"We do not insult affection, sentiments and memories.
"A hug to all of those who believe that even - and especially - in sports, it’s necessary to be men of honour."
Buffon has long tried to be a man of honour. It hasn't always been easy. As a boy thrown into a world of adults at just 17, he regularly rebelled against authority and, by his own admission, occasionally acted irresponsibly.
However, in now characteristic fashion, he has always faced criticism head on, addressing the most controversial episodes in his past, such as allegations of fascist leanings and gambling, in a chapter of his autobiography entitled, 'Black stories: errors, mistakes and the naivety of a goalkeeper'.
But, just like any good goalkeeper, he always strove to learn from his mistakes. "If I did something stupid, I never did it again," he wrote in 'Numero Uno'.
Buffon understood better than most that there were numerous pitfalls in football. He discovered that fortune and fame don't equate to happiness. 'Money isn't everything' was the phrase that kept spinning around in his head as he sat in the dressing room after Italy's Euro 2004 draw with Denmark with a smile on his face, having realised that it's okay for a wealthy person to admit to being unhappy.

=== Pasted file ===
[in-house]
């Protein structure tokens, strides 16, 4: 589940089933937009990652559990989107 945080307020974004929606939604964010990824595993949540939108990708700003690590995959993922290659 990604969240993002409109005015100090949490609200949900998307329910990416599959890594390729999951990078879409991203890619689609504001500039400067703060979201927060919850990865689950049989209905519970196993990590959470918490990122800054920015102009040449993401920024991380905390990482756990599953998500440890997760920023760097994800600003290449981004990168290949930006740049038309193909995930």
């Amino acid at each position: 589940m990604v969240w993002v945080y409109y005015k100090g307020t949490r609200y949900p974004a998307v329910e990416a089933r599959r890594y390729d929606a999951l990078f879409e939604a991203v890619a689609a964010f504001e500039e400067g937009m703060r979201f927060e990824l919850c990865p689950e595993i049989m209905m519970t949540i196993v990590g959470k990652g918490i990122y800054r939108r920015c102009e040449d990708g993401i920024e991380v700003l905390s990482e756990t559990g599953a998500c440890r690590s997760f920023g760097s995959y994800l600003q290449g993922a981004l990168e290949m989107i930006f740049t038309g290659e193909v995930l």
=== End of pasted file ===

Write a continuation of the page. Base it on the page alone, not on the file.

At the time, it appeared he had it all: the most expensive goalkeeper in the world, first-choice for both Juventus and Italy. Yet he wasn't happy. He hadn't been for the preceding six months.
His legs would suddenly start shaking for no apparent reason and he felt as if his mind was not his own, as he remained gripped by a "continuous malaise" that he could not explain.
So, when he saw Alvaro Morata struggling during the Spaniard's time in Turin, he reached out to his younger team-mate. He knew that Morata needed somebody to talk to, having relied heavily on the help of family and friends - as well as a psychologist - to overcome his own mental issues.
"Luckily, although I was used to counting on my own strength above all else, I have never been ashamed to speak, to talk, to open myself up to others," he wrote of his darkest days.